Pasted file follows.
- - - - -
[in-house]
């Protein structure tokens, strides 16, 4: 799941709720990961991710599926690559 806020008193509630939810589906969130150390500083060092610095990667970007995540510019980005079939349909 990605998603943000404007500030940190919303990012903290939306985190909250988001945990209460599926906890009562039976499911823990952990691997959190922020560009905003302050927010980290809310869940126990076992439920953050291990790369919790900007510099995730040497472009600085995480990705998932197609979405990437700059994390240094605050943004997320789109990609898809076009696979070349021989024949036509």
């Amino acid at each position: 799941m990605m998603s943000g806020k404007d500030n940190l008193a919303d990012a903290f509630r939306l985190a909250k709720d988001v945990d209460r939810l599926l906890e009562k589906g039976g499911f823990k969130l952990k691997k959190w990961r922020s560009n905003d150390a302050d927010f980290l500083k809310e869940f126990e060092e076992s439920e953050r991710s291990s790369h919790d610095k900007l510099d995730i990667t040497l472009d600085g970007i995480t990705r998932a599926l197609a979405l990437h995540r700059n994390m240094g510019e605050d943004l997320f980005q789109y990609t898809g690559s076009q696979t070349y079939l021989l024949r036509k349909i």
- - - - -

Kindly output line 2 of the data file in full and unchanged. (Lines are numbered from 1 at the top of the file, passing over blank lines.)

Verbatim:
């Protein structure tokens, strides 16, 4: 799941709720990961991710599926690559 806020008193509630939810589906969130150390500083060092610095990667970007995540510019980005079939349909 990605998603943000404007500030940190919303990012903290939306985190909250988001945990209460599926906890009562039976499911823990952990691997959190922020560009905003302050927010980290809310869940126990076992439920953050291990790369919790900007510099995730040497472009600085995480990705998932197609979405990437700059994390240094605050943004997320789109990609898809076009696979070349021989024949036509």